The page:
The Buildings of Machu Picchu
Among the 140 dwellings, you will find mostly houses, several temples, food deposits, water fountains, a guard house and even a jail.
Most of the city is occupied by the residences. The waterways, irrigation systems are running between buildings and at the edges of the city especially.
Machu Picchu's stone steps are often completely carve out of a single piece of granite.
Why the Incas chose this complex way of building the stairs is not known... Certainly with today's eyes and minds, we can observe that the Inca stairs of Machu Picchu are more resistant over time, because fewer components are used.
Machu Picchu has more than 100 stairs and some of them have over 100 steps.
Interestingly, you can even find single-rock stairs in Machu Picchu. All stairs are made out of a single rock and they were never split.
The building roofs have perished. They were made out of grass and branches and the specialists did not work on rebuilding them. We can see today's Machu Picchu without any roofs.
The Aqueducts, Irrigation System of Machu Picchu
The Inca aqueducts and irrigation systems are approximately 600 years-old and many of the installations are still functioning. Even the ones in Machu Picchu are still working. Of course, they are being well-maintained in order to demonstrate tourists how they were used in the past.
Most of the aqueducts are constructed with the minimum number of components in order to reduce binding, thus minimizing water leakage. The water's way is simply carved into these rock components.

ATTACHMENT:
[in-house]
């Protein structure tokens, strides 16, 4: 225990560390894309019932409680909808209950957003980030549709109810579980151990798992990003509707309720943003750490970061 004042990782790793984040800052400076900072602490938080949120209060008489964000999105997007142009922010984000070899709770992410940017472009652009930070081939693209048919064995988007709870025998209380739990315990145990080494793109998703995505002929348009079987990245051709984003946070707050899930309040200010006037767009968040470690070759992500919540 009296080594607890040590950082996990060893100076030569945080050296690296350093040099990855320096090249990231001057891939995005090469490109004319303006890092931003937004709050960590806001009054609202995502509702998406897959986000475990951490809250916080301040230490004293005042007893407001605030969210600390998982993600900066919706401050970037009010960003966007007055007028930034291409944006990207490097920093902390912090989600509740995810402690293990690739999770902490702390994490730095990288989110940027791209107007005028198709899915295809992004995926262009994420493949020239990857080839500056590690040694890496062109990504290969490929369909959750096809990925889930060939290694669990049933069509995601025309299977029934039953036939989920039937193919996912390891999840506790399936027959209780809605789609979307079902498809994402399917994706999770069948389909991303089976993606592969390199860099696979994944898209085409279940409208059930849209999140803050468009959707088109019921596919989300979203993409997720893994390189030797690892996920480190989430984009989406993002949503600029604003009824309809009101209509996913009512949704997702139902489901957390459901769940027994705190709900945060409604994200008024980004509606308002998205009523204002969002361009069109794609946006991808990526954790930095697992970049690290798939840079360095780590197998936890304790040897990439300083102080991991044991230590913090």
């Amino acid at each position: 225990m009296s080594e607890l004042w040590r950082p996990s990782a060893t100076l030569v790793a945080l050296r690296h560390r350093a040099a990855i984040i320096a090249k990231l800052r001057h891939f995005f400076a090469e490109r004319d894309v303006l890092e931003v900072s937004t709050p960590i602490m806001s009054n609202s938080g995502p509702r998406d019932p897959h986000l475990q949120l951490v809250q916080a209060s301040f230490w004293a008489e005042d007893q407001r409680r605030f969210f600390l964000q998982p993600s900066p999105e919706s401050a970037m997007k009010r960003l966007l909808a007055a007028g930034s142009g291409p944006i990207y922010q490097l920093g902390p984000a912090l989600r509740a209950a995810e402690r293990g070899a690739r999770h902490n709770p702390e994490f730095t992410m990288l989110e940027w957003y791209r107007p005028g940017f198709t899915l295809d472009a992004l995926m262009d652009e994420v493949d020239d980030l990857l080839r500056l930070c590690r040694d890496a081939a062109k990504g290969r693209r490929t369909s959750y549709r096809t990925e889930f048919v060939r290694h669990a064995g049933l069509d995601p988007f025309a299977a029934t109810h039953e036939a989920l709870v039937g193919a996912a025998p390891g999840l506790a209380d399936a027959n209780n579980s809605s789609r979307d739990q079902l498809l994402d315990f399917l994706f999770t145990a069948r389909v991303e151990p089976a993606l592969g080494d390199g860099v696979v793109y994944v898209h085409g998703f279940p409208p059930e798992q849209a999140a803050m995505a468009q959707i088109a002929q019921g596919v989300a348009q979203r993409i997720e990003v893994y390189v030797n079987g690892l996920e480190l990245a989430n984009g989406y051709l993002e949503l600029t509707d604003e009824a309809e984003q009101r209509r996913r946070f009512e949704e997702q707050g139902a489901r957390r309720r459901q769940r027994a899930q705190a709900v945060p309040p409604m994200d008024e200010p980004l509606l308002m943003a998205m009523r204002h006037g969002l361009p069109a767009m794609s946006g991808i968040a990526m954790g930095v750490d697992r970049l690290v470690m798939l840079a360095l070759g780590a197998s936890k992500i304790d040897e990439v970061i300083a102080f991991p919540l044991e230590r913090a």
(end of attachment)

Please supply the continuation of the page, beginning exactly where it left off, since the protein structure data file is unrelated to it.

Drinking water, bathing water and even for irrigating the agricultural terraces are all ensured by the excellently functioning ingenious Inca waterway system!
Water is plentiful. Fountains called "pacchas" and interconnected water channels that unite and form ponds are also found in Machu Picchu. The Incas were incredibly creative.
The Districts and Sectors of Machu Picchu
Some sources will call the sectors districts and you will not be able to understand which one is which.
What we call districts are the parts of urban Machu Picchu. And, what we call sectors are the 2 main parts of Machu Picchu: the urban and the agricultural parts.
The urban sector is the city itself. The agricultural one contains the guard house and the agricultural terraces.
Our Machu Picchu Attractions article presents the districts and sectors of Machu Picchu in details.
Characteristics of Machu Picchu's Layout
Characteristic for Inca cities are the asymmetrical blocks and bricks from which the walls are put together, the straight walls, roads, well-thought-out urban layout and the presence of the "pata", which is park-like flat area in the center of major Inca cities.
The building walls are slightly sloped and the base is wider than the upper parts. This technique was also common in case of European medieval buildings.
Machu Picchu has a bird-like shape. Specialists have concluded that the Incas had built it in such a way that it resembles a condor's shape. It might be a coincidence... The narrow area on top of the "Old Peak" might not have permitted extensive constructions and therefore the unusual shape.
Huayna Picchu (Waynapicchu) or "Young Peak" is the peak on top of the high cliff that can be seen on most photographs of Machu Picchu. That peak too contains buildings, stairs.
Access to that area is limited to only a few hundred people daily.
Huayna Picchu has spectacular views over Machu Picchu down below.
Machu Picchu stretches dangerously to the edges of cliffs... "living on the edge"...